Two-thirds of Dutch pensions still at risk of cuts
Two-thirds of Dutch workers and pensioners are still at risk of future rights cuts despite steadily improving coverage ratios, newly released figures from supervisor De Nederlandsche Bank (DNB) show.
The regulator said that during the last quarter the schemes’ “policy funding” ratio – the average coverage over the past 12 months, and the main criterion for rights discounts and indexation – had risen 2.6 percentage points to 104.5%.
The legally required minimum funding is approximately 104.2% for most pension funds.
However, the watchdog also noted that 63 pension funds – with 3.7m active participants and 2.1m pensioners – were still short of the required minimum. This amounted to 29% of all schemes, but 68% of active members and 65% of pensioners.
Underfunded schemes included the €396bn civil service scheme ABP and the €189bn healthcare pension fund PFZW, which reported a policy funding of 99.3% and 96.7%, respectively, at the end of the third quarter.
At the time, the €68bn metal scheme PMT and its €46bn sister metal pension fund PME said their coverage ratios stood at 98.9% and 98.4%, respectively.
Pension funds that have had a funding shortfall for five consecutive years can no longer postpone rights cuts. For most schemes with continued underfunding, discounts will be inevitable in 2020 or 2021.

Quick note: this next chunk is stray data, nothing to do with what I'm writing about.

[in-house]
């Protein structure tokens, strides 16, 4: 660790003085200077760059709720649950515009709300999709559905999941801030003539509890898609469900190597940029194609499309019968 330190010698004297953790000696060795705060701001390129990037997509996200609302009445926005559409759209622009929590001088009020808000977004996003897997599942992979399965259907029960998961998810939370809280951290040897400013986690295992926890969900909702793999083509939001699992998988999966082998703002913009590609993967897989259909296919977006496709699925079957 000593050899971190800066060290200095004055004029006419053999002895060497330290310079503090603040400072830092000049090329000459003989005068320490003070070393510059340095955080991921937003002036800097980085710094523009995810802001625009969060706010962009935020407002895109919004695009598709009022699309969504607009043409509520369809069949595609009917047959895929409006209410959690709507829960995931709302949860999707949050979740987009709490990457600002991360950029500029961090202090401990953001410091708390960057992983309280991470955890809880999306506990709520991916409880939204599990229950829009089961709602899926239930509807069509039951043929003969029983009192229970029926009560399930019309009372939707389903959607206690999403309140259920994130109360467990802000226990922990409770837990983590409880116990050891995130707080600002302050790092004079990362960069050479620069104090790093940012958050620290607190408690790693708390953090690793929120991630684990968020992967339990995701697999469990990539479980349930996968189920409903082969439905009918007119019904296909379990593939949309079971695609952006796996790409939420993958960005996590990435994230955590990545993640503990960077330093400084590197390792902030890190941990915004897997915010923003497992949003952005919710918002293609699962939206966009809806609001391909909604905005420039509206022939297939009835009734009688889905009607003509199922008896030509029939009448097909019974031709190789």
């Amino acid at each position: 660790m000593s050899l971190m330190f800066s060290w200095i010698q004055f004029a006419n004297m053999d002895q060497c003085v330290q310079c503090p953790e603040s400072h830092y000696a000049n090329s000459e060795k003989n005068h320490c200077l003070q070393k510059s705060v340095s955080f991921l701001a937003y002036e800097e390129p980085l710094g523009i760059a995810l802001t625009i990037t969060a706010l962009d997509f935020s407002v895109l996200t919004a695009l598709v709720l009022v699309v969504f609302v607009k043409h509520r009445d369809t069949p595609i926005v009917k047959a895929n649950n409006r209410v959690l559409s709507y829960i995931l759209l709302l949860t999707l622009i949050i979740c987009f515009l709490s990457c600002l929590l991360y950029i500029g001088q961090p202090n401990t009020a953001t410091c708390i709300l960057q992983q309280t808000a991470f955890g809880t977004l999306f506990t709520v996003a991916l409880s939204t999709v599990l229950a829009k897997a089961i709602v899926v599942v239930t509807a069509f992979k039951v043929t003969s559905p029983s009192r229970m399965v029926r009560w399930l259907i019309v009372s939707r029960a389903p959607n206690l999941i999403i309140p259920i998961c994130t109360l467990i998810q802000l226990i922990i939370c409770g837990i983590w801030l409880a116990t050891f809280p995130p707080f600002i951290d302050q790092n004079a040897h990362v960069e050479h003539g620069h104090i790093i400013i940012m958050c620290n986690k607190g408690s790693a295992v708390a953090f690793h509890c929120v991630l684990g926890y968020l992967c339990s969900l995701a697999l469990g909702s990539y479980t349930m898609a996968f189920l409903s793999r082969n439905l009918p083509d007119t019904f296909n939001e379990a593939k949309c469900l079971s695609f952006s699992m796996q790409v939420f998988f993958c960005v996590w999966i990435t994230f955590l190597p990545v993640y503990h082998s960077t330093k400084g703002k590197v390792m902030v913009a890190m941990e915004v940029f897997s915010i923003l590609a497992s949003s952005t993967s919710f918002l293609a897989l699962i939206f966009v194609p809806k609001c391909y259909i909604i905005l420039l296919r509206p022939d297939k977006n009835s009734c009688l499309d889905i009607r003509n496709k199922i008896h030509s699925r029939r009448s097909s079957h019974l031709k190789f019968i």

Since a significant drop in coverage ratios last year – largely due to falling interest rates – funding of Dutch pension funds has gradually increased, due to a combination of rising interest rates and improving stock markets.
Earlier this week, pension consultants Mercer and Aon Hewitt said that pension funds’ policy funding had increased to 105% on average during the course of October.
In other news, DNB said it would also start publishing pension funds’ allocations to equities, property, hedge funds and commodities, as well as how much interest rate risk they have hedged.
It said it would also report the level of “contribution coverage” for each pension fund, which indicates whether the premiums are sufficient to cover new pensions accrual.
DNB already publishes a range of data relating to pension funds, including: assets; costs of administration; asset management costs; transaction charges; nominal, real and required coverage; and quarterly returns.